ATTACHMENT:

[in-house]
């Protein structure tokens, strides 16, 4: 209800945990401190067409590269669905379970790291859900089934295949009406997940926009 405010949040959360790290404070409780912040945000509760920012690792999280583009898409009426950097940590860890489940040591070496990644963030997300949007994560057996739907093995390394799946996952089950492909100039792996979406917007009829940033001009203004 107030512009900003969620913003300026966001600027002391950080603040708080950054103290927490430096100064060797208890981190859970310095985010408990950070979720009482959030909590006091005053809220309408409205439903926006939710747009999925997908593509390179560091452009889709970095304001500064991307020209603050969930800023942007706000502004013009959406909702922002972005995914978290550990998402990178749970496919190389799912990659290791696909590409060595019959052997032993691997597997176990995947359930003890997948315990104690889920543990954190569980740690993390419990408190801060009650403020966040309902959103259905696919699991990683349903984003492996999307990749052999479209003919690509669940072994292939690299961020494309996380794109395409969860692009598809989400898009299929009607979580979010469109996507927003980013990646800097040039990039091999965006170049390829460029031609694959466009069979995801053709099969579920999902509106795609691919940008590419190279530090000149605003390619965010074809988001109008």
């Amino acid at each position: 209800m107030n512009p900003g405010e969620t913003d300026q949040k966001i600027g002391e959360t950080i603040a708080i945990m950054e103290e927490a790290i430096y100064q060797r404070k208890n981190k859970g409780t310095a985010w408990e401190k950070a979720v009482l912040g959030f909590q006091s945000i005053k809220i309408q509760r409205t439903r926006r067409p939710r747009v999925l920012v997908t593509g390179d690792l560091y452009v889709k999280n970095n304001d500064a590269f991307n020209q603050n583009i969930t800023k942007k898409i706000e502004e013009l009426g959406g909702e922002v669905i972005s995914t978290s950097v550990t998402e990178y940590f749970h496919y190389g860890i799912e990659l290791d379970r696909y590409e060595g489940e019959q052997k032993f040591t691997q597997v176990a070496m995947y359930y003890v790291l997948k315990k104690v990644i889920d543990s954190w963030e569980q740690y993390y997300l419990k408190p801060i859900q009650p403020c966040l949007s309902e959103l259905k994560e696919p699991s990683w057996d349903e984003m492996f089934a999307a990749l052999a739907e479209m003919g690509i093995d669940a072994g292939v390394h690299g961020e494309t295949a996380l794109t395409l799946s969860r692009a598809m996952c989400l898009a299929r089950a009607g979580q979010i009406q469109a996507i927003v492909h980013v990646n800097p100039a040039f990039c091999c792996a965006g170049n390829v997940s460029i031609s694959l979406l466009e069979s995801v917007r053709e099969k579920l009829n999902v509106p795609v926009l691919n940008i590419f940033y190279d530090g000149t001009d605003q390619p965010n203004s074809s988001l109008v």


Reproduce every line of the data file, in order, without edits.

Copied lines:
[in-house]
């Protein structure tokens, strides 16, 4: 209800945990401190067409590269669905379970790291859900089934295949009406997940926009 405010949040959360790290404070409780912040945000509760920012690792999280583009898409009426950097940590860890489940040591070496990644963030997300949007994560057996739907093995390394799946996952089950492909100039792996979406917007009829940033001009203004 107030512009900003969620913003300026966001600027002391950080603040708080950054103290927490430096100064060797208890981190859970310095985010408990950070979720009482959030909590006091005053809220309408409205439903926006939710747009999925997908593509390179560091452009889709970095304001500064991307020209603050969930800023942007706000502004013009959406909702922002972005995914978290550990998402990178749970496919190389799912990659290791696909590409060595019959052997032993691997597997176990995947359930003890997948315990104690889920543990954190569980740690993390419990408190801060009650403020966040309902959103259905696919699991990683349903984003492996999307990749052999479209003919690509669940072994292939690299961020494309996380794109395409969860692009598809989400898009299929009607979580979010469109996507927003980013990646800097040039990039091999965006170049390829460029031609694959466009069979995801053709099969579920999902509106795609691919940008590419190279530090000149605003390619965010074809988001109008």
């Amino acid at each position: 209800m107030n512009p900003g405010e969620t913003d300026q949040k966001i600027g002391e959360t950080i603040a708080i945990m950054e103290e927490a790290i430096y100064q060797r404070k208890n981190k859970g409780t310095a985010w408990e401190k950070a979720v009482l912040g959030f909590q006091s945000i005053k809220i309408q509760r409205t439903r926006r067409p939710r747009v999925l920012v997908t593509g390179d690792l560091y452009v889709k999280n970095n304001d500064a590269f991307n020209q603050n583009i969930t800023k942007k898409i706000e502004e013009l009426g959406g909702e922002v669905i972005s995914t978290s950097v550990t998402e990178y940590f749970h496919y190389g860890i799912e990659l290791d379970r696909y590409e060595g489940e019959q052997k032993f040591t691997q597997v176990a070496m995947y359930y003890v790291l997948k315990k104690v990644i889920d543990s954190w963030e569980q740690y993390y997300l419990k408190p801060i859900q009650p403020c966040l949007s309902e959103l259905k994560e696919p699991s990683w057996d349903e984003m492996f089934a999307a990749l052999a739907e479209m003919g690509i093995d669940a072994g292939v390394h690299g961020e494309t295949a996380l794109t395409l799946s969860r692009a598809m996952c989400l898009a299929r089950a009607g979580q979010i009406q469109a996507i927003v492909h980013v990646n800097p100039a040039f990039c091999c792996a965006g170049n390829v997940s460029i031609s694959l979406l466009e069979s995801v917007r053709e099969k579920l009829n999902v509106p795609v926009l691919n940008i590419f940033y190279d530090g000149t001009d605003q390619p965010n203004s074809s988001l109008v």